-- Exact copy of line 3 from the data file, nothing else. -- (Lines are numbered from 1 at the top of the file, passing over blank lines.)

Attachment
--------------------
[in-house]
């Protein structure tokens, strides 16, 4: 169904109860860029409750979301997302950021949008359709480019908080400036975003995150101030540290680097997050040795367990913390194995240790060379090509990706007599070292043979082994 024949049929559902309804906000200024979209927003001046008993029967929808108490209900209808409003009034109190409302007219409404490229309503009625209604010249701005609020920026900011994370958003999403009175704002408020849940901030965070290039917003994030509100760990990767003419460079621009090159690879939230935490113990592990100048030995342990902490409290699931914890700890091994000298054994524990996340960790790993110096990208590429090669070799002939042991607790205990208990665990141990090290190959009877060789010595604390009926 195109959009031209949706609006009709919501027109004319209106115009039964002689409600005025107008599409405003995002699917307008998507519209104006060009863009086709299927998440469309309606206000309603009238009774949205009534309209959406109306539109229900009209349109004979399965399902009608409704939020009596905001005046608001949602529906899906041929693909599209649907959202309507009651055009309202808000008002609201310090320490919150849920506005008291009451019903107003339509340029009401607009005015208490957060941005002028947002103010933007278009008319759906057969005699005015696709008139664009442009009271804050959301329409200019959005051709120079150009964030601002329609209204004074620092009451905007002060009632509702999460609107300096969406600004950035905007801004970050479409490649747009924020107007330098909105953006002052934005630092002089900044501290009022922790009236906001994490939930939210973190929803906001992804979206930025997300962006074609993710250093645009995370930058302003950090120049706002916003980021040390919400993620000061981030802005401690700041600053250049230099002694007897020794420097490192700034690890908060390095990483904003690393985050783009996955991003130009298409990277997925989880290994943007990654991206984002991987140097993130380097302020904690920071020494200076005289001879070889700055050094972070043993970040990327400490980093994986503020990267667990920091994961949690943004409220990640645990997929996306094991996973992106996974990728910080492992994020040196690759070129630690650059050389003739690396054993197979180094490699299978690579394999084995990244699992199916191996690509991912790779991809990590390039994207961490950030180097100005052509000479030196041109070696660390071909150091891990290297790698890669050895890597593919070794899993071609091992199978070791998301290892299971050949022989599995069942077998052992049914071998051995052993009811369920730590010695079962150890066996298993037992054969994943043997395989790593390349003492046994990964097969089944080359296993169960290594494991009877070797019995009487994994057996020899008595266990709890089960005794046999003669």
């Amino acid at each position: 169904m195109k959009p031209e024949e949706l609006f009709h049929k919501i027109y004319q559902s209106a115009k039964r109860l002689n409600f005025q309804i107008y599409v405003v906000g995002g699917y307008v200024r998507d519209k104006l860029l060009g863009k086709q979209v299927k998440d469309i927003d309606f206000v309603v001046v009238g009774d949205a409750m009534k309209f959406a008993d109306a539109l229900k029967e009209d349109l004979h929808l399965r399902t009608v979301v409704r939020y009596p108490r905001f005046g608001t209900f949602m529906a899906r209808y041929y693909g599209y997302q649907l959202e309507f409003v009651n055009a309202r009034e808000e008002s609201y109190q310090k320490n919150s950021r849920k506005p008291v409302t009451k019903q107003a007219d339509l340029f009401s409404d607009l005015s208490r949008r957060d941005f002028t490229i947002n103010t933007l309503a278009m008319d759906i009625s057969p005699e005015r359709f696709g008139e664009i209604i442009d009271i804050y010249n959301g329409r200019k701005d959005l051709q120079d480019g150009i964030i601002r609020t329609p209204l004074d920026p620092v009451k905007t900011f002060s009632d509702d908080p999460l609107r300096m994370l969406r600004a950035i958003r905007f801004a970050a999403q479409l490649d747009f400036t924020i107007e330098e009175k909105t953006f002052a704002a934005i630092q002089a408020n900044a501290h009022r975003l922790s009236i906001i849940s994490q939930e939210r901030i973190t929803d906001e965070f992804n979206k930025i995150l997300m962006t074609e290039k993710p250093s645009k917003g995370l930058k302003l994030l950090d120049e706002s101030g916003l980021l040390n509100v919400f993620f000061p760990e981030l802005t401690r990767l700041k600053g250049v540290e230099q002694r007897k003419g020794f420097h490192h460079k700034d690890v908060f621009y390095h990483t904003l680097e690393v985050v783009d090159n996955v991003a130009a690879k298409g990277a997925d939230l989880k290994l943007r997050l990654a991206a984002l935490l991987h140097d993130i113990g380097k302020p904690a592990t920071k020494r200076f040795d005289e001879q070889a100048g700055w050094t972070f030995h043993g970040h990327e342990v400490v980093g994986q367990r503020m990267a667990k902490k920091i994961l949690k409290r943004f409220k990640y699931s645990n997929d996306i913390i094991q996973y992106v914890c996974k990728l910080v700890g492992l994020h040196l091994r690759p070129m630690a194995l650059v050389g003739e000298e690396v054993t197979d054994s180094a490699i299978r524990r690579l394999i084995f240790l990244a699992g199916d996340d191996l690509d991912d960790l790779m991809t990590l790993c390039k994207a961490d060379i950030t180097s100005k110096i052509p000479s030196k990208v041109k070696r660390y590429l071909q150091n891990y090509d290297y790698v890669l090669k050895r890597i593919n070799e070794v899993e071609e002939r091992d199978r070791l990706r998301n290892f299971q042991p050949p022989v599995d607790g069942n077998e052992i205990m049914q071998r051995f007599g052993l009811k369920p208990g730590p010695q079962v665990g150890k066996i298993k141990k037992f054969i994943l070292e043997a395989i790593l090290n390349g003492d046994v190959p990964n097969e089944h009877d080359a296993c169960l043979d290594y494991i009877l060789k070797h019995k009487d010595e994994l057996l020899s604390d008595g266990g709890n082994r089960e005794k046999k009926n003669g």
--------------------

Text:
């Amino acid at each position: 169904m195109k959009p031209e024949e949706l609006f009709h049929k919501i027109y004319q559902s209106a115009k039964r109860l002689n409600f005025q309804i107008y599409v405003v906000g995002g699917y307008v200024r998507d519209k104006l860029l060009g863009k086709q979209v299927k998440d469309i927003d309606f206000v309603v001046v009238g009774d949205a409750m009534k309209f959406a008993d109306a539109l229900k029967e009209d349109l004979h929808l399965r399902t009608v979301v409704r939020y009596p108490r905001f005046g608001t209900f949602m529906a899906r209808y041929y693909g599209y997302q649907l959202e309507f409003v009651n055009a309202r009034e808000e008002s609201y109190q310090k320490n919150s950021r849920k506005p008291v409302t009451k019903q107003a007219d339509l340029f009401s409404d607009l005015s208490r949008r957060d941005f002028t490229i947002n103010t933007l309503a278009m008319d759906i009625s057969p005699e005015r359709f696709g008139e664009i209604i442009d009271i804050y010249n959301g329409r200019k701005d959005l051709q120079d480019g150009i964030i601002r609020t329609p209204l004074d920026p620092v009451k905007t900011f002060s009632d509702d908080p999460l609107r300096m994370l969406r600004a950035i958003r905007f801004a970050a999403q479409l490649d747009f400036t924020i107007e330098e009175k909105t953006f002052a704002a934005i630092q002089a408020n900044a501290h009022r975003l922790s009236i906001i849940s994490q939930e939210r901030i973190t929803d906001e965070f992804n979206k930025i995150l997300m962006t074609e290039k993710p250093s645009k917003g995370l930058k302003l994030l950090d120049e706002s101030g916003l980021l040390n509100v919400f993620f000061p760990e981030l802005t401690r990767l700041k600053g250049v540290e230099q002694r007897k003419g020794f420097h490192h460079k700034d690890v908060f621009y390095h990483t904003l680097e690393v985050v783009d090159n996955v991003a130009a690879k298409g990277a997925d939230l989880k290994l943007r997050l990654a991206a984002l935490l991987h140097d993130i113990g380097k302020p904690a592990t920071k020494r200076f040795d005289e001879q070889a100048g700055w050094t972070f030995h043993g970040h990327e342990v400490v980093g994986q367990r503020m990267a667990k902490k920091i994961l949690k409290r943004f409220k990640y699931s645990n997929d996306i913390i094991q996973y992106v914890c996974k990728l910080v700890g492992l994020h040196l091994r690759p070129m630690a194995l650059v050389g003739e000298e690396v054993t197979d054994s180094a490699i299978r524990r690579l394999i084995f240790l990244a699992g199916d996340d191996l690509d991912d960790l790779m991809t990590l790993c390039k994207a961490d060379i950030t180097s100005k110096i052509p000479s030196k990208v041109k070696r660390y590429l071909q150091n891990y090509d290297y790698v890669l090669k050895r890597i593919n070799e070794v899993e071609e002939r091992d199978r070791l990706r998301n290892f299971q042991p050949p022989v599995d607790g069942n077998e052992i205990m049914q071998r051995f007599g052993l009811k369920p208990g730590p010695q079962v665990g150890k066996i298993k141990k037992f054969i994943l070292e043997a395989i790593l090290n390349g003492d046994v190959p990964n097969e089944h009877d080359a296993c169960l043979d290594y494991i009877l060789k070797h019995k009487d010595e994994l057996l020899s604390d008595g266990g709890n082994r089960e005794k046999k009926n003669g």